Power line EMI filter + feedthrough filter for a Faraday cage

  • #1
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Dear forumers,

I need a 50hz 250VAC power line filter for an EMI shielding faraday cage. The filter should work between 100khz and 20ghz, attenuation should be >=60dB between 1mhz - 5ghz.

Regular power line EMI filters like this
EMI-Filter-Power-Line-Filter-Mains-Filter-EMI-EMC.jpg

don't seem to go that high (only up to a few hundreds of mhz or so).

I see that there are professional feedthrough filters
HPR-Installation-Example-300x279.jpg

that do the filtering alone but they are quite expensive.

So I am thinking about using a cheaper feedthrough filter or capacitor (one that starts to filter above 10mhz) in combination with the regular one.

The regular one's spice model would look like the one in the attachment.


Has someone any experience with this combination or any counter-proposal against this?

Regards,
Akos
 

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  • #2
berkeman
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If you want 60dB up to 5GHz, you need to pay for the expensive filter. And what are you using for your Faraday Cage? How big is it? What else are you trying to feed through the walls?
 
  • #3
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The cage's dimensions will be ~2m x 1m x 1m (not a rectangular but an irregular one). The cage is for personal use.
I've been reading datasheets e.g. https://eu.mouser.com/datasheet/2/382/resin-sealed-bolt-in-filters-372229.pdf
and these show that high frequency insertion loss is independent of capacitance, so in general the bigger the capacitance, the greater the low frequency attenuation. However, small capacitance (1000pf for example) filters are much cheaper.
I would also like to lead an usb and a cat-5 cable through the metal walls, these aren't that important.

So the small capacitance feedthrough filter would work as a high frequency filter (>10mhz) while the regular one would go from 100khz-100mhz or so.
 
  • #4
berkeman
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Filtering at 100MHz is very different from filtering at 5GHz. Are you familiar with why this is true? :smile:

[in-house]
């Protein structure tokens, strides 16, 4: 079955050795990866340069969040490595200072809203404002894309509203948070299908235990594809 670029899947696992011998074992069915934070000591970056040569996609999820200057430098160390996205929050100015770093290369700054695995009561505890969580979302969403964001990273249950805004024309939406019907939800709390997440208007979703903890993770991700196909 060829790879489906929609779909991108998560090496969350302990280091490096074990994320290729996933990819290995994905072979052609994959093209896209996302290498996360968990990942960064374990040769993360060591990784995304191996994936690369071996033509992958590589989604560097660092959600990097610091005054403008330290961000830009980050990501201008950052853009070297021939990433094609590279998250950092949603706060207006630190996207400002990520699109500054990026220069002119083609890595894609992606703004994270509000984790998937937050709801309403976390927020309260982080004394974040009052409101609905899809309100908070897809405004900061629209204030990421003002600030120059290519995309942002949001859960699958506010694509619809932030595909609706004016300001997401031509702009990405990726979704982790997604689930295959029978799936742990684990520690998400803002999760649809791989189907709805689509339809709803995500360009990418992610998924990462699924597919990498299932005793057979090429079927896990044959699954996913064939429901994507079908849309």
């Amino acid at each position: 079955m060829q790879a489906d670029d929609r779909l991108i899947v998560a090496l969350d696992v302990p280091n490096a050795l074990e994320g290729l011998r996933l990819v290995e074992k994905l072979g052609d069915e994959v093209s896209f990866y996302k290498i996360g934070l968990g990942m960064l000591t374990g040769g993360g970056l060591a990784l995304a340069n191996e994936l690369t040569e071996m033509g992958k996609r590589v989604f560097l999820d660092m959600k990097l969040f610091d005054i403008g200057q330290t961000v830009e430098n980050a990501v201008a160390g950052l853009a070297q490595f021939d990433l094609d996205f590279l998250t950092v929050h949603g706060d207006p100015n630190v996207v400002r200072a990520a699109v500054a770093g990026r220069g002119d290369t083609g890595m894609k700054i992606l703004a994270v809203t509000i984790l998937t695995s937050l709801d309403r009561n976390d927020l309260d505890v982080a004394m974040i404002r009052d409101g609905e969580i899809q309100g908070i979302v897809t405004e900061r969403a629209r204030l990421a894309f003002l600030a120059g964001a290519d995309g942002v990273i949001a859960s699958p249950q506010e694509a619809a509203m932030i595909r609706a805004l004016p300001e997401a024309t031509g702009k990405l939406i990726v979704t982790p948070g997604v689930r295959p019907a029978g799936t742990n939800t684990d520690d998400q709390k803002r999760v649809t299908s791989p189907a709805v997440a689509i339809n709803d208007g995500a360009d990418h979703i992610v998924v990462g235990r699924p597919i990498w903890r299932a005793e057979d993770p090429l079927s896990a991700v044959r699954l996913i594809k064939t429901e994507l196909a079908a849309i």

• #5
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No I don't think I'm familiar with it (I'm googling it). EMI shielding papers tell that any power & data cable that goes thru the shielding must be filtered. All I know that there are parasitic properties of inductors, capacitors that makes these filters problematic to work at microwaves. So for microwaves, very small values make a big difference. Thanks for the eye opening but I don't get it. Why I couldn't insert a feedthrough filter to filter microwaves, then a regular power line filter to filter radio frequencies?
 
  • #6
berkeman
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All I know that there are parasitic properties of inductors, capacitors that makes these filters problematic to work at microwaves.
Correct.
Why I couldn't insert a feedthrough filter to filter microwaves, then a regular power line filter to filter radio frequencies?
You may be able to series-connect filters for different parts of the stop-band that you want, but there are lots of other issues to make the shielding work. Seams in your Faraday Cage welding/soldering can be a problem, for example. And if you are not careful about your filtering, you can impair the communication between the inside and outside of the cage.

Can you say more about your application? Have you looked at commercially-available shielding solutions? I use shielded enclosures in my EE R&D work weekly, and even though I've built some of them on my own, the best solution is almost always to buy one from the available vendors (who also offer options for filtered feedthroughs)...

http://www.vicommtech.com/data/imag..._equipments/302016/manual/shielding_box_6.jpg

shielding_box_6.jpg
 

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  • #7
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Thanks for the answers berkeman, I'll try the series connection then, I have no idea how much it can impair the communication.
I know about the other issues (seams, gaps and honeycombs for air ventilation). I've been reading EMI shielding papers like this http://www.dtic.mil/dtic/tr/fulltext/u2/a257412.pdf for a while.
I've been checking commercial products as well, but they're out of budget in general.

I could say more about the application only in private.
 
  • #10